“I think it was a mistake when I ran down low and there was somebody who wrecked earlier and there was coolant on the track,” Hornaday said. “Then I went sideways. So, I just stayed in the gas and started going to burnout and Kevin Harvick says I was the first one to do it. I know I’m the first one to do it in Victory Lane.

“I went to do it at Charlotte, and I got fined because it scared the security guard, so I stopped that. I always wanted to win at Bristol on the new ramp to do a burnout all the way to the top of that thing and parked the car up there. When you drove for Earnhardt and Harvick and after you win, three or four races, they said it was really hard on equipment, drivetrain, wear and tear on the stuff, so that’ll do it for special occasions.”

Acceptance of the Celebration 

It wouldn’t be until Kevin Harvick’s victory at Atlanta Motor Speedway in 2001 that burnouts started to become a true staple of NASCAR celebrations. In the Daytona 500, they wouldn’t become commonplace until Dale Earnhardt Jr earned his first win in ‘The Great American Race’ in 2004.

While the burnout has become an expected part of the NASCAR weekend, drivers have still found ways to make them unique. Some, like Martin Truex Jr, pin the car against the wall as they perform their wheelstand. Others such as Kyle Larson disconnect the steering wheel before standing on the throttle.

Extreme Burnouts

Possibly the most extreme example of a burnout does not come from NASCAR. It is one performed by Shane van Gisbergen following his third career Repco Supercars championship in 2022. The New Zealander pinned his car against the wall, locked in the wheelstand.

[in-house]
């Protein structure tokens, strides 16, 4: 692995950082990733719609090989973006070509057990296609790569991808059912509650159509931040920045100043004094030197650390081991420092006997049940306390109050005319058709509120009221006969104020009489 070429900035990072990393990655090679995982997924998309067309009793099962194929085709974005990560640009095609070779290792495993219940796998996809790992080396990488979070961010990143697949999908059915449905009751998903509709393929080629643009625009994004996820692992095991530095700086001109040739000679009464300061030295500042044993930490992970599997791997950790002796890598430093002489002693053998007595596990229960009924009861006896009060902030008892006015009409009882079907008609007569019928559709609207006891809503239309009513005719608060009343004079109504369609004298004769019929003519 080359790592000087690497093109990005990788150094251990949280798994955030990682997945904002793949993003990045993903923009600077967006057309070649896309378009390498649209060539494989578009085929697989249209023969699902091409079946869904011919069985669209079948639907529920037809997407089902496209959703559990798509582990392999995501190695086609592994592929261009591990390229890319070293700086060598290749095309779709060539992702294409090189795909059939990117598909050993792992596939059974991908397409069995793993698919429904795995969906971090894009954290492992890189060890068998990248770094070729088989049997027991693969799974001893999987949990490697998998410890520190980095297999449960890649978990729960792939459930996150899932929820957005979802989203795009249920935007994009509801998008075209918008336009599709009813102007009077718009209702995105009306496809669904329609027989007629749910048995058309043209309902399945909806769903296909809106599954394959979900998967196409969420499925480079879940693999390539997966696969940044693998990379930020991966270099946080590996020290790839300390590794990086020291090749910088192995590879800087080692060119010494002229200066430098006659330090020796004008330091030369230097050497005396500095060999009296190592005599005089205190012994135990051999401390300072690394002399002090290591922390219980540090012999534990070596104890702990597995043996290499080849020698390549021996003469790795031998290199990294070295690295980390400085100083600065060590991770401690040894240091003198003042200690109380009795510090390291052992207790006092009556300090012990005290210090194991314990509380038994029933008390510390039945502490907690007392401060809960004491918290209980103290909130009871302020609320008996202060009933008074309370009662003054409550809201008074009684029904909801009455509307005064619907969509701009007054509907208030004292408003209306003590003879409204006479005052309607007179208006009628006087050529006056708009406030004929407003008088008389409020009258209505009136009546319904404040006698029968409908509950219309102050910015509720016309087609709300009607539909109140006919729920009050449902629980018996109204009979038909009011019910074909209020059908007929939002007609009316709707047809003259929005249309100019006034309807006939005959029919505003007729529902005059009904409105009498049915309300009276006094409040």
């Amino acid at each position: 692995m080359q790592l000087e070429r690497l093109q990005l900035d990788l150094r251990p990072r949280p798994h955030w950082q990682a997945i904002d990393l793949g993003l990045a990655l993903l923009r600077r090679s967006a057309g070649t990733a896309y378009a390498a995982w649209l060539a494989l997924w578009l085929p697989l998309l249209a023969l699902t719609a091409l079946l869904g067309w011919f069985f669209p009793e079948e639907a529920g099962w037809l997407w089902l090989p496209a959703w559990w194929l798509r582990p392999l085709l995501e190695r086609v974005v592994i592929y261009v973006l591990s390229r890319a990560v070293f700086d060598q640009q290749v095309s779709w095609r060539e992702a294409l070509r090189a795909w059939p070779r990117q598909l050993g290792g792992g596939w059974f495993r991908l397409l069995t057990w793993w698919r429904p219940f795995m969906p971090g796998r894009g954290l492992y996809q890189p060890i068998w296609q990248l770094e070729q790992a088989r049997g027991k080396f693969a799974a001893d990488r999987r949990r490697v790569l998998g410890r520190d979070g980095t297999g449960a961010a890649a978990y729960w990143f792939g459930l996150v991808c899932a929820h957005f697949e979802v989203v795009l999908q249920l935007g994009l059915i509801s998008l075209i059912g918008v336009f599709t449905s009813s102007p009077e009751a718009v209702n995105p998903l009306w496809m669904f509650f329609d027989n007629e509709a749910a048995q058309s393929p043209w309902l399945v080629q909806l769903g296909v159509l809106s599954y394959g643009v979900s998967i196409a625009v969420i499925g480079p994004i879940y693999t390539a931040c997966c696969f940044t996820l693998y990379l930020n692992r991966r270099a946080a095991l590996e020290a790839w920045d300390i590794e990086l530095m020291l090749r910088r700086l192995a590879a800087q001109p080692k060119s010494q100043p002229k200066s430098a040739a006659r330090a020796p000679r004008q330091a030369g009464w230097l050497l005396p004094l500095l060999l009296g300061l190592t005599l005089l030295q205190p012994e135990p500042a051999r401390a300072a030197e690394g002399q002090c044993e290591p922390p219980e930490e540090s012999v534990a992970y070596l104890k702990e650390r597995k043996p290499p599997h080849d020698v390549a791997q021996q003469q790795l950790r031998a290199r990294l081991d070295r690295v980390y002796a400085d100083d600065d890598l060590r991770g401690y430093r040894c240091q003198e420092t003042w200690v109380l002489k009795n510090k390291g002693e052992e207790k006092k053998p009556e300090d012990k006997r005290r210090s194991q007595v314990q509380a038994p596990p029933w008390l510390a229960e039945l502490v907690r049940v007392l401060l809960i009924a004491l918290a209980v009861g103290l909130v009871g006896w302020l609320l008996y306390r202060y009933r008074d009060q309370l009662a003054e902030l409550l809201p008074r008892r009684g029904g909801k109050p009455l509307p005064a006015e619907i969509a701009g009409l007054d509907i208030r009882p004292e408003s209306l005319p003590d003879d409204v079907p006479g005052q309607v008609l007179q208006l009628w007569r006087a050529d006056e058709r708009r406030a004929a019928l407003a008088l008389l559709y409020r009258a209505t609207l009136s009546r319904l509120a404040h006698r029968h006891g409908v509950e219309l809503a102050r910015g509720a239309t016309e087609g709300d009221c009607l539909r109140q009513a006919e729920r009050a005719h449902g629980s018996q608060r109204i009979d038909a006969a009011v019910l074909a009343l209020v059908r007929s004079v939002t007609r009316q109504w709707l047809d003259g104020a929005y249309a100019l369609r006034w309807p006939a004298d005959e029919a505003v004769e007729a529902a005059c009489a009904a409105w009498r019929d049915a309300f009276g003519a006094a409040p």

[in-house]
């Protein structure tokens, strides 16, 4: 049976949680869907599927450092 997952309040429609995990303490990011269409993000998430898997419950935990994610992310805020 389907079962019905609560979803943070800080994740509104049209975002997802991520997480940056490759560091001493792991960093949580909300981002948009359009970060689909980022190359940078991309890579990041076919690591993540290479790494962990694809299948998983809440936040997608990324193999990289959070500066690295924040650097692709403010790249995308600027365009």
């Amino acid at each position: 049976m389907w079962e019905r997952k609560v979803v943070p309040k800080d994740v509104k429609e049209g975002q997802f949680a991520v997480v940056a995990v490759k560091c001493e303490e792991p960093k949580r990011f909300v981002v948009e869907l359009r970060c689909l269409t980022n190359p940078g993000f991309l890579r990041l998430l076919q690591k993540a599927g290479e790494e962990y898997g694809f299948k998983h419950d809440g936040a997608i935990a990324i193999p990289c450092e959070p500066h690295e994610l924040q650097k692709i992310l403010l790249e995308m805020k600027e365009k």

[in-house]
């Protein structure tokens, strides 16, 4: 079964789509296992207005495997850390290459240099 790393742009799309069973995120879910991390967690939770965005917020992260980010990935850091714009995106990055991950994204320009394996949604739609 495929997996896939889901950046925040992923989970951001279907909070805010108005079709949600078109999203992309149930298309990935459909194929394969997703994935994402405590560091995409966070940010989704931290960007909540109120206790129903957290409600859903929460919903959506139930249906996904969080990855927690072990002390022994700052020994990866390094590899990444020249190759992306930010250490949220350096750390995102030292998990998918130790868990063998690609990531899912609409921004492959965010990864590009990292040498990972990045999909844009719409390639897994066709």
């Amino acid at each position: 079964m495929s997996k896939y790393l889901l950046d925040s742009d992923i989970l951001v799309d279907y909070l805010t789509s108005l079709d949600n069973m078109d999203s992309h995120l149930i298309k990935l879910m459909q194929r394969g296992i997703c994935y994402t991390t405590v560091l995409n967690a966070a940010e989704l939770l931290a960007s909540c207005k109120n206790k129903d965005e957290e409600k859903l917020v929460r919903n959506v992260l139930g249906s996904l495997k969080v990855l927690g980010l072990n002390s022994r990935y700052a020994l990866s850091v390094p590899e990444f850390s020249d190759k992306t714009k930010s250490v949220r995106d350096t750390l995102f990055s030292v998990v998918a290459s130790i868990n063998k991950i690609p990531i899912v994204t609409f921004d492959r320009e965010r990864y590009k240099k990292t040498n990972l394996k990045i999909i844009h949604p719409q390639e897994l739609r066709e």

Van Gisbergen then proceeded to climb out and on top of the car before jumping off and grabbing the trophy. He then climbed back into the car and performed more burnouts and donuts while holding the trophy.


Burnouts Today

Even with burnouts becoming iconic, there are still some drivers, like Ryan Blaney, that opt for the slow, traditional ‘Polish Victory Lap’ made famous by Alan Kulwicki.

The iconic burnout celebration has a long history with an unlikely origin by one nascar driver.
Ron Hornaday Jr. and Kevin Harvick (Photo by NKP / NKP Photo)

Hornaday and Harvick were also among the first to do dual burnouts when Harvick won the penultimate race of the 2009 NASCAR Craftsman Truck Series season at Phoenix Raceway. Hornaday clinched the championship driving for Kevin Harvick, Inc in the same race. The duo did dual burnouts the next race at Homestead-Miami Speedway as well.

The NASCAR Hall of Famer does teach some drivers in his driver development program how to perform a burnout, in addition to race craft. While he believes some are getting out of hand, the veteran acknowledged that the celebration ultimately is at the discretion of each driver and team owner.

“It’s pretty cool to watch these kids do it nowadays, so I got to teach Landen (Lewis),” Hornaday said. “He can’t do it in these Legends Cars. Just got to keep the wheel turned to the wrong way, not try to overcorrect. Some are getting out of hand, but it’s the owner and the driver’s discretion of when they blow a tire and how much they’re allowed to tear up.” 

Celebrations throughout NASCAR’s 75 year history have taken on a life of their own with each driver putting their own twist on the iconic burnout.